I could scarcely believe my eyes when I wandered past the seafood display in the newly opened Fresh Market. There was Chilean sea bass (this name is really a marketing ploy)! Or really, Patagonian toothfish. It’s not pretty when as the whole fish, but it’s luscious in the pan. It’s also NOT cheap. And there are some that are considered “sustainable”, so I wasn’t being totally irresponsible–just fiscally irresponsible for my budget. But it had been, literally, years since I’d eaten this luscious fish. No will power effort here–I brought some home.
When I spend this kind of money for special fish (how about 7 ounce piece for $13.00–yes fiscally irresponsible, and the hock-your-soul category) I’m going to make very sure that I don’t screw up the cooking or seasoning. The texture is firm and meaty with large flake (in that respect somewhat like monkfish, tuna, or swordfish, but still has character of its own) and moderately oily so it doesn’t dry out during cooking. The flavor is often characterized as mild, buttery, somewhat like cod, halibut, or stripped bass; not fishy in an undesirable way. It’s the combination of flavor and texture that makes the toothfish so special–and nothing else can really be substituted if you want that particular flavor-texture combination.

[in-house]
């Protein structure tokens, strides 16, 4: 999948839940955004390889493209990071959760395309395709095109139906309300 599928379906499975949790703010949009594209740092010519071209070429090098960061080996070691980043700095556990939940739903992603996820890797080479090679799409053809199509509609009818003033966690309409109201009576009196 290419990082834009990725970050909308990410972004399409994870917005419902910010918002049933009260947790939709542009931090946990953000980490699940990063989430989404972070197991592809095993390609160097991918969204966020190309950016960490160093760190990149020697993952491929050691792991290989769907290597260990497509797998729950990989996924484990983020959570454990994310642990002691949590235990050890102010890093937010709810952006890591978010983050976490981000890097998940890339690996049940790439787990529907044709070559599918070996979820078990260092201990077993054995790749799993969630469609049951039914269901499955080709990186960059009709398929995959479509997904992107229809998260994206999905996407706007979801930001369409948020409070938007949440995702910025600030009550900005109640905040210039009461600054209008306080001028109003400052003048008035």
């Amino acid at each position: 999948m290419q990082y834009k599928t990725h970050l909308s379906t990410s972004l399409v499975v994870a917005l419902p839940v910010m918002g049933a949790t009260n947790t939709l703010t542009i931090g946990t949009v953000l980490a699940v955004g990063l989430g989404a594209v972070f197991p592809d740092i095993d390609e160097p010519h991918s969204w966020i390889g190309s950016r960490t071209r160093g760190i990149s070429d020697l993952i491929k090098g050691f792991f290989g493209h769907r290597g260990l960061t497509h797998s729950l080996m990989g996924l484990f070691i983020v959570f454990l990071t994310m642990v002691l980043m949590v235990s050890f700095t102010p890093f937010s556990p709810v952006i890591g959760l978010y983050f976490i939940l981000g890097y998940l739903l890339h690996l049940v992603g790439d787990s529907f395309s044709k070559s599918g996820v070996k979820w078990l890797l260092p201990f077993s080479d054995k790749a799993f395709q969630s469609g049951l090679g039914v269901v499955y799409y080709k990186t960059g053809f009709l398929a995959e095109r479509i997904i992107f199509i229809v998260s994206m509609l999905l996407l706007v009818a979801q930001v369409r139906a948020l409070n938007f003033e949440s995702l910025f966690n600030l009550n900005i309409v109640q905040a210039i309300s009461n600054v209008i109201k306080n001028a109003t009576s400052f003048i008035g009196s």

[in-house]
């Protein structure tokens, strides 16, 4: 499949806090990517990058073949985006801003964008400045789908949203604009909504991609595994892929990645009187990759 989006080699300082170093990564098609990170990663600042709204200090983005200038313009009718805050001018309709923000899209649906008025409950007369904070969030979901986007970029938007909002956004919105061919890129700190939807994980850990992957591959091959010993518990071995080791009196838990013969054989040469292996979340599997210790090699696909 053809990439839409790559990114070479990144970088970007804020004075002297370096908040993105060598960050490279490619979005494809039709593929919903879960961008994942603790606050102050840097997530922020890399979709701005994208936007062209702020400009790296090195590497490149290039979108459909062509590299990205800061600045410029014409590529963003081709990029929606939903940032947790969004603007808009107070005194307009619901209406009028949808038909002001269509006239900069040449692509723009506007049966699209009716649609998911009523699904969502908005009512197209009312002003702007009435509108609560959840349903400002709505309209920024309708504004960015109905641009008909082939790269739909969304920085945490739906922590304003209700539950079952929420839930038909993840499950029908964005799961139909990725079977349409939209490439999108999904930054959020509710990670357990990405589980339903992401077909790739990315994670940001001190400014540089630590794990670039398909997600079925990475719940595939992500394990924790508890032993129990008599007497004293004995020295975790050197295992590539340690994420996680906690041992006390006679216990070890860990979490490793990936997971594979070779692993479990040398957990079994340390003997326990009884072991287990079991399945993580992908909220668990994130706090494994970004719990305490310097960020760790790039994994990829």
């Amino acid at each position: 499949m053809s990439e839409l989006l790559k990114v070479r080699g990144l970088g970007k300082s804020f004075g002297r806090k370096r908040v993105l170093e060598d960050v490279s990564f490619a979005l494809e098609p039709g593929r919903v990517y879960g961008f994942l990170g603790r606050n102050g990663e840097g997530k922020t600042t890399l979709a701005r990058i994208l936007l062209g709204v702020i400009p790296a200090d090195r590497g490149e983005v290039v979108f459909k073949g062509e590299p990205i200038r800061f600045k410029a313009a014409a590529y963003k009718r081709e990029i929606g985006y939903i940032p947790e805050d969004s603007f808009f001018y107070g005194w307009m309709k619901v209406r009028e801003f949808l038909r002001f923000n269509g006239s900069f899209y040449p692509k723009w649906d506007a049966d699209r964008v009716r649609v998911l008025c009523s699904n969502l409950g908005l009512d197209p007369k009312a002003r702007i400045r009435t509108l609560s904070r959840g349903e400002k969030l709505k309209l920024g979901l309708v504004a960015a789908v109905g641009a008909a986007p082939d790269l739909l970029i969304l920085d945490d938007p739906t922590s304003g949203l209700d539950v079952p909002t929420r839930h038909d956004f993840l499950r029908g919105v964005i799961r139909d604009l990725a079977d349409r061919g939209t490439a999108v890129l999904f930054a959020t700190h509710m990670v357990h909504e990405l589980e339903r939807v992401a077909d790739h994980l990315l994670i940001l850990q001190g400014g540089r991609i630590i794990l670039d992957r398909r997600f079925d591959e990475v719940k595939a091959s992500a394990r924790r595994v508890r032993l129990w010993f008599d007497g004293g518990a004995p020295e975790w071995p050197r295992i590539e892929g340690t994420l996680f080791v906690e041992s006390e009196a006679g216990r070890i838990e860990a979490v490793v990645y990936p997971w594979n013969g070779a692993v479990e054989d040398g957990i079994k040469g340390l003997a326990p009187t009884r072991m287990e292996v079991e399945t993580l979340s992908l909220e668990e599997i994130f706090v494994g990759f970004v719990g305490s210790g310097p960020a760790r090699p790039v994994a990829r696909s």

If you’re looking at something called just “sea bass” it’s probably not toothfish–that’s usually sold as “Chilean”. There are, however, a lot of fish sold as “sea bass”–white-fleshed, and lovely as well, but not as special, or expensive, as the toothfish, but still well worth trying.
The toothfish is oily enough to allow for lots of flexibility in method of cooking–even broiling or grilling. To keep it simple and let this special fish really shine, I took the really easy route: seasoned with salt and baked in a covered dish in a 425°F oven for about 25 minutes since it was a thick (almost 2 inches) piece of filet. While that cooking was going one, I made a pan sauce of brown butter, shallots, and white wine, salt and pepper.
Efforts are being made to legally harvest toothfish, so before you buy check the source, but then break the budget and enjoy! (This image is from the Coalition of Legal Toothfish Operators, Inc.)
The wine? Well, another glass of my Alandra Portuguese white since this was a really simple preparation–and that’s a good all purpose white wine for causal use on a weeknight when I want a rather short glass.
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